titles. Please join us for any or all of this discussion.
The Queer Encoding Conference will take place at the NYU Center for Humanities on Friday, April 28. But you do not have to go to New York to catch the event. The Digital Scholarship Center at Temple University will be hosting a live stream of the event.
About the Queer Encoding Conference:
How can the practice of digitization better respond to, and represent, geographically, culturally and otherwise, diverse textual identities? Come and hear leading practitioners in the field talk about how we might work creatively with mark-up languages to be more inclusive, and see strategies in action in the Project Hack.
10:30AM — Introduction: What is TEI and why might I be interested? by Peter Logan (Professor of English and Academic Director of the Digital Scholarship Center, Temple University) and Marion Thain (Associate Director of Digital Humanities, New York University)
11:00AM — Morning Keynote: Using TEI to Encode the History of Chinese Buddhism by Marcus Bingenheimer (Assistant Professor, Department of Religion, Temple University)
12:30PM – Lunch
1:30PM — Afternoon Keynote: Encoding Identity by Julia Flanders (Digital Scholarship Group Director and Professor of the Practice of English, Northeastern University)
3:00PM — Afternoon Break
3:15 – 5:00 PM — Project Hack: Queer Encoding in Action! & Closing Remarks
NYU Digital Humanities
Fordham Digital Humanities Group, and Office of Research
Digital Scholarship Center, Temple University
Interactive Mechanics, a digital design firm that partners with cultural and educational organizations on design, development, user experience, and strategy, will be hosting a workshop on Thursday, April 27:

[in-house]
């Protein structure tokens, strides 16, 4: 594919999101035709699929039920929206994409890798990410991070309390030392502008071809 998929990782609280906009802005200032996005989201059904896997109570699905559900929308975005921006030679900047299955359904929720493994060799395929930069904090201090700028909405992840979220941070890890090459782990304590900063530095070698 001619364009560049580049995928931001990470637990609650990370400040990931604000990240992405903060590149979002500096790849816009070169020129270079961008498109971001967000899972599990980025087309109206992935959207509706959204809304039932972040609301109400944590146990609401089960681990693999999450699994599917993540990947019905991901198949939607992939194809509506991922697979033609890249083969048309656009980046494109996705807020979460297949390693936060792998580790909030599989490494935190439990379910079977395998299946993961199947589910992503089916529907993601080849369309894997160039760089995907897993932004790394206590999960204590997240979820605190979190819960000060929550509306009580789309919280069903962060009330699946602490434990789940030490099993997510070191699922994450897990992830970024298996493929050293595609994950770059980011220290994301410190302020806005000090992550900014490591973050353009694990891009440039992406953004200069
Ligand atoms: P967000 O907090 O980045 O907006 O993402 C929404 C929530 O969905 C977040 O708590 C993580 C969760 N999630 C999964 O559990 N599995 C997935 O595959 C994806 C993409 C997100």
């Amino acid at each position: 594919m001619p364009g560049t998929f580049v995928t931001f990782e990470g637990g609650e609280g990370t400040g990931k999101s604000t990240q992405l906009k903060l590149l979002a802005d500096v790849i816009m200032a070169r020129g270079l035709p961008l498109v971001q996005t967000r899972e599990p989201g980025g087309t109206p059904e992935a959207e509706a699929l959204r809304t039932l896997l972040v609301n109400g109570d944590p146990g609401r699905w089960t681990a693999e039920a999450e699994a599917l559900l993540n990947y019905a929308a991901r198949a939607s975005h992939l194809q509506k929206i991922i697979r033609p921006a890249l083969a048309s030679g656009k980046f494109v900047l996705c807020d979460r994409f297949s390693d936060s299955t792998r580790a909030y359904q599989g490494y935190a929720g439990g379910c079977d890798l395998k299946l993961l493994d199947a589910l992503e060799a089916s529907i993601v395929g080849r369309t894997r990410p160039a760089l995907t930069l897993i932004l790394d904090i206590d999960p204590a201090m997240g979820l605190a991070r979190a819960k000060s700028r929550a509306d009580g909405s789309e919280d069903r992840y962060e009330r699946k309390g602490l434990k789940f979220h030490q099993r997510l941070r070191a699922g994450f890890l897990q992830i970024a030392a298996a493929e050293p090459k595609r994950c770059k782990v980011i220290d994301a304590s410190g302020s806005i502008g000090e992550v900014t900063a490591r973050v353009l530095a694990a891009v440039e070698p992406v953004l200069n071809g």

Community Engagement through User Experience
Learn to put yourself in your users’ shoes
Thursday, April 27, 2-5 PM | Old City Philadelphia
User Experience (UX) is how your visitors feels about a product or service, whether you’re designing a website, an exhibit, or a toaster. How do you know if your target audience is having a good or bad experience? Learn to put yourself in your users’ shoes in order to better understand their motivations, so that you can create a welcoming experience and make something that is useful, easy to use, and enjoyable for them.
We’ll cover the fundamentals of user experience, why it matters, and ways to convince others in your organization to invest in this process. We’ll detail a typical UX journey and common methodologies that are useful for museum professionals, emphasizing ways to engage new and existing communities along the way. We’ll practice research techniques, including interviews and contextual inquiries (observing the way your visitors already interact with your exhibits), that allow you to learn about your visitors’ objectives, rather than designing from assumptions. We’ll develop personas to clarify which new audiences you want to connect with, and what works best for them, asking questions like, Why aren’t they users already? What barriers does your museum present? What needs could you be meeting?
We’ll also review common techniques for evaluating digital content using activities like card sorting and content audits, and we’ll produce rapid prototypes for user testing to conduct evaluations and gather valuable feedback.
This workshop is for exhibit designers and developers, curators, content developers, museum technologists, and marketers. After this workshop, you’ll be able to:
*Implement user experience strategies to better understand new and existing audiences
*Convince others in your organization to adopt this process
*Conduct in-person interviews and contextual inquiry with visitors to learn about their goals and objectives
*Use activities like card sorting and content inventories to understand your digital content
*Produce quick analog and digital prototypes and conduct low-cost evaluations with visitors
If you have any questions, please contact Amelia Longo at email@example.com.